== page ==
Boldrin and Levine's new paper: The Case Against Patents (2012)
I have previously talked about their book from 2008 (i think), which is mighty interesting. Not the least for me being on the board of directors for the danish pirate party. This paper is a kind of follow-up general introduction, which also includes technical aspects. Perhaps it is written for economists not familiar with the patent debate? It was an interesting read nonetheless. - The Case Against Patents - mentioned here. First paragraf:
The case against patents can be summarized briefly: there is no empirical evidence that they serve to increase innovation and productivity, unless the latter is identified with the number of patents awarded – which, as evidence shows, has no correlation with measured productivity. This is at the root of the “patent puzzle”: in spite of the enormeous increase in the number of patents and in the strength of their legal protection we have neither seen a dramatic acceleration in the rate of technological progress nor a major increase in the levels of R&D expenditure – in addition to the discussion in this paper, see Lerner  and literature therein. As we shall see, there is strong evidence, instead, that patents have many negative consequences. Both of these observations, the evidence in support of which has grown steadily over time, are consistent with theories of innovation that emphasize competition and first-mover advantage as the main drivers of innovation and directly contradict “Schumpeterian” theories postulating that government granted monopolies are crucial in order to provide incentives for innovation. The differing predictive and explanatory powers of the two alternative classes of models persist when attention is shifted to the historical evidence on the life-cycle of industries. The initial eruption of small and large innovations leading to the creation of a new industry – from chemicals to cars, from radio and TV to personal computers and investment banking – is seldom, if ever, born out of patent protection and is, instead, the fruits of highly competitive-cooperative environments. It is only after the initial stages of explosive innovation and rampant growth end that mature industries turn toward the legal protection of patents, usually because their internal grow potential diminishes and the industry structure become concentrated.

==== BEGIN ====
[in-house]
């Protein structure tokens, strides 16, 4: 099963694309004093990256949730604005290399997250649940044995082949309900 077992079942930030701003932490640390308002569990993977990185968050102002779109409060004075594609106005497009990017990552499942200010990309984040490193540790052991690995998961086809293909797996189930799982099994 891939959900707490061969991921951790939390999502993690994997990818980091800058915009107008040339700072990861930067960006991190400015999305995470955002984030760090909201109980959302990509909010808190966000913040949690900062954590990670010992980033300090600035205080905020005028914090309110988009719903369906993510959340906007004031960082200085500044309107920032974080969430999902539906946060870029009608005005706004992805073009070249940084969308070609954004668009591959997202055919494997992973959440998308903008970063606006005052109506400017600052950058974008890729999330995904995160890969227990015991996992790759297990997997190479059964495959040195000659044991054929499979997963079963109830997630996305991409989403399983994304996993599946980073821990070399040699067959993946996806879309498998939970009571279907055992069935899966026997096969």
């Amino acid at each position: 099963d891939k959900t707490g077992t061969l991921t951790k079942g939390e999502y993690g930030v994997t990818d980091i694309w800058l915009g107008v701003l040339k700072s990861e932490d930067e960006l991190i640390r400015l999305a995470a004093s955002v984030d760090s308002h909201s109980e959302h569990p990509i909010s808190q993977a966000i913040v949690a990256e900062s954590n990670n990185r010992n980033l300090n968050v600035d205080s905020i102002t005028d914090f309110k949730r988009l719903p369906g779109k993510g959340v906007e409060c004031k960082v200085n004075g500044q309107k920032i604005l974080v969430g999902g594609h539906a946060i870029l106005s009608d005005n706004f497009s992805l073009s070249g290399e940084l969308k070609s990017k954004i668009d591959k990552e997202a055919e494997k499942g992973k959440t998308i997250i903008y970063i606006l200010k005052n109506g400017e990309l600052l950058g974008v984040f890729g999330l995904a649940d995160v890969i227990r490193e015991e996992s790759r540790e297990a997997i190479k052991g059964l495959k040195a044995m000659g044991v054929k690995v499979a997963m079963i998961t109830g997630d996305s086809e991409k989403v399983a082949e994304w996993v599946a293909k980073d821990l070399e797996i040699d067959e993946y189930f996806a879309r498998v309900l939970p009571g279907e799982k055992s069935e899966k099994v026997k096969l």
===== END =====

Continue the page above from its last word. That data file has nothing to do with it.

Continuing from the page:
The aim of policy, in general, should be that of slowly but surely decreasing the strength of intellectual property interventions but the final goal cannot be anything short of abolition. Once again, if at the times of Machlup one could still nurture doubts and wonder if the system could not be reformed in a credible and stable form, in 2012 one must ask: is not six decades of failure enough time? Is it not time to take seriously the idea of patent abolition and begin the discussion of these transitional issues?